Extremely Late Quarterly Creative Review: July-Sept 2021

November 9, 2021

I’m supposed to do these every three months. That’s a limit I set myself. Sounds manageable, right? Typing some words every three months? After all, the longer it gets after the deadline the harder it is to remember what exactly happened in which month. But that’s okay! You tell yourself you don’t need to remember, it’s all neatly stored on your Facebook page, isn’t it? ISN’T IT?

Anyway, where did I leave you? I was trying to choose between two universities, both based in England. I had some exciting news to impart but was making you wait. In early July I took part in my what-I’m-hoping-will-be-annual trip to London for the Hammer & Tongue UK Slam Championship. My first time on a plane, in a hotel, in a group since Covid. I got myself the loveliest hotel room I could, got myself some sushi and revised my poems and managed to place… Joint Third in the UK with my friend Kathryn O’Driscoll! I haven’t been sharing that on my bios or anything as I’m not terribly sure you can get a lot of mileage out of being joint third. It’s fab, but contains too many words and mathematical decimals for most people to see it as anything celebratory. I’m delighted though! I’m also delighted for the winner, Rick Dove who I feel I’m gradually getting to know via Zooms and status updates. I’m also delighted that someone I respect told me they considered me to be their winner that day. That’ll do for me. I’ve already qualified for the next one by winning the Hammer & Tongue Cambridge poetry slam final 2021 because apparently I’m obsessed with competitions? Okay then.

In July I was also able to reveal a sweet secret I had been keeping for a few months: that I had been contacted by Verve Poetry Press who offered me a contract for my first poetry collection, which had been called Cockroach ever since I thought of the idea at the Fringe 2019, told my Mum when I came home (to which she replied ‘All right then’), told the Arts Council who funded me to write it and could now tell everyone. Yes, I thought of the title before I’d written most of the poems. No, I don’t necessarily see a problem with this. It will be published in Summer 2022 and will accompany my first full spoken word show which traverses the same landscape of memoir, neurodivergence, magic and cinema. Do I plan on doing my show at the Fringe 2022? Yes. Have I trialled it anywhere? Funny you should ask…

So, PBH Free Fringe organises most of the shows I engage with at the Edinburgh Fringe. I know how they work, and I always planned my first show to be with them. But then everything…stopped. They decided that they would trial some online shows in 2021 because of the reluctance of lots of artists to travel to a small sweatbox in Scotland and shout words within spitting distance of an audience during a global pandemic. I decided to try my show online. Fay Roberts (who works with/for PBH) offered up support, advice and a paid Zoom account where I could host the show so I gathered together some gifs, sellotaped a black sheet to my wall and did my show. And…it went well? I felt good about it. The online audience was small and I didn’t record it, as I felt recording would put too much pressure on me but I liked it. I want to do it again. Watch this space. During the show I premiered my new poetry film ‘Witch’, filmed by Frontier Pictures which was my first attempt at thinking of visuals to match my words and bringing a more cinematic aspect to my practice. Also as part of the PBH Free Fringe I had a slot at Spoke & Bird based in Singapore (online), a slot with Candle Lit Sessions and an interview with Dead Darlings Podcast.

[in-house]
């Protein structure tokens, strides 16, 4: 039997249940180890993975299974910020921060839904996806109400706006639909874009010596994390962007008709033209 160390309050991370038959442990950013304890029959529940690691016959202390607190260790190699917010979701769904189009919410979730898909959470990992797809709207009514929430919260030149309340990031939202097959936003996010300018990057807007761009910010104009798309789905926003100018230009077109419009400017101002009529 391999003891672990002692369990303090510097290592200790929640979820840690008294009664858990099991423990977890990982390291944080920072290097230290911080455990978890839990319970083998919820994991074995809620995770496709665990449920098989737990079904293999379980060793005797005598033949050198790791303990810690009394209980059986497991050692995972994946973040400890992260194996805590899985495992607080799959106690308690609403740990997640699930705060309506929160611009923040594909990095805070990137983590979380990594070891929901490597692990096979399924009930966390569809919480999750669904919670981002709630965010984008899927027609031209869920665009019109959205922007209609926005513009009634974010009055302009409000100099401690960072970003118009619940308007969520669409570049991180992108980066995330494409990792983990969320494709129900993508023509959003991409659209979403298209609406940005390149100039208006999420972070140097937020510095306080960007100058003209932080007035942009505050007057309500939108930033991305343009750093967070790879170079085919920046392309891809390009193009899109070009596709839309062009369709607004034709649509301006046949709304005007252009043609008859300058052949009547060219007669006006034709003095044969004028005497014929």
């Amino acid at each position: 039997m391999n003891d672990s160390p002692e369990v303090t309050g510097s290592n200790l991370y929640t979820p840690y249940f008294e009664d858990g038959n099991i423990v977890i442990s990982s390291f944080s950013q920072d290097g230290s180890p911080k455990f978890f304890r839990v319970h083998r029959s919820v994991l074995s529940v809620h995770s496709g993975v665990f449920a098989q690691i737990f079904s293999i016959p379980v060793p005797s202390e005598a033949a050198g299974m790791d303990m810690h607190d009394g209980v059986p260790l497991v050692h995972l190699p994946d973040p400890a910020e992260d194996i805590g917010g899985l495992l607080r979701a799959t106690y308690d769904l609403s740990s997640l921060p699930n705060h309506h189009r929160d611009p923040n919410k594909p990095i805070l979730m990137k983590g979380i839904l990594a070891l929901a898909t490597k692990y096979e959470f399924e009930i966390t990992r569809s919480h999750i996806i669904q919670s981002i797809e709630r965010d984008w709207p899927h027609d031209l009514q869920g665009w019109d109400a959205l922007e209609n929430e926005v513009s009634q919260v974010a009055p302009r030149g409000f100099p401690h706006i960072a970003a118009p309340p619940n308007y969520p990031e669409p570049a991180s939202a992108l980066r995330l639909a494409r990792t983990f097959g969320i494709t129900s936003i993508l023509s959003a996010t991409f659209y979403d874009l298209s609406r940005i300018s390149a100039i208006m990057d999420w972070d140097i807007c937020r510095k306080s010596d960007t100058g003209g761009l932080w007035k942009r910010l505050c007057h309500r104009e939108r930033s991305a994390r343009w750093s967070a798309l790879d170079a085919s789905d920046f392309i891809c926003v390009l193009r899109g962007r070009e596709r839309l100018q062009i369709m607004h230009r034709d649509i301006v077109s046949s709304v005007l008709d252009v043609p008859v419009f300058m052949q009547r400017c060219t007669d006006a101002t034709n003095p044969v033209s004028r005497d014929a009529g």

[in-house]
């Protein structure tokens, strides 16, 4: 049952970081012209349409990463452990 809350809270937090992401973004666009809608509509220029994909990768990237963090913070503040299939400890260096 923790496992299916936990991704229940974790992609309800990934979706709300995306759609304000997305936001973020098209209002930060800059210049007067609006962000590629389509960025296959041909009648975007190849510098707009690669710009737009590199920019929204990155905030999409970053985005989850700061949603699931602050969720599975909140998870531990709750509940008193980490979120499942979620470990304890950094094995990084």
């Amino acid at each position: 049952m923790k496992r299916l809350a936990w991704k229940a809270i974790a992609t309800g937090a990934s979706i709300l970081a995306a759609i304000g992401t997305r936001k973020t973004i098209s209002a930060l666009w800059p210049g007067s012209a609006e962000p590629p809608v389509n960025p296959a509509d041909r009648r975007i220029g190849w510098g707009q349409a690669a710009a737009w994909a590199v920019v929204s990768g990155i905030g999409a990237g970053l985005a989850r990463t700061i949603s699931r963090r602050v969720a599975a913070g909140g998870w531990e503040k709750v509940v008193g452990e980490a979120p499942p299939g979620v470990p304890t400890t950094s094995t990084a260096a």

I’ve had some poems published between July-September. One in Kissing Dynamite, one in Pink Plastic House (which honestly, might cross a bit of a line from up-front into chaotically embarrassing), two poems for children in the Dirigible Balloon which should absolutely not be confused with the Pink Plastic House one. I got a poem accepted for issue 12 of Banshee Lit which is available to buy now.

I’ve had feature sets at events including Fire & Dust, Ó Bhéal, an in-person gig at Stendhal Festival and I’ve earned a little extra cash transcribing podcast episodes for Stephen Lightbown who released a six episode podcast to advertise the release of his second poetry collection The Last Custodian. Each episode includes Stephen reading a section from his book and an interview with an artist/creative about their creativity and accessibility in the arts. I was a bit overwhelmed by the process of transcribing at first but began to really enjoy it and find the process very meditative.

And I chose Birmingham. Was I right? I don’t hate it. I tentatively like the people and the course. I’m too shy to really launch myself into the class and I feel a bit strange as the majority of the people in the class are in their twenties (although I’m definitely not the oldest by any means). I’m just bumbling along a little awkwardly and trying to do social things and go for walks because honestly, I want to give this a shot. I won a scholarship to be here. I’m a little overwhelmed by the move and haven’t really been able to concentrate on reading for fun or writing for fun since I got here but I’m nowhere near quitting. But technically this post finishes on the last day of September so if I go back in time all I really knew on the last day in September is that the university has lots of clubs and societies and an amazing library and that’s definitely a promising start.


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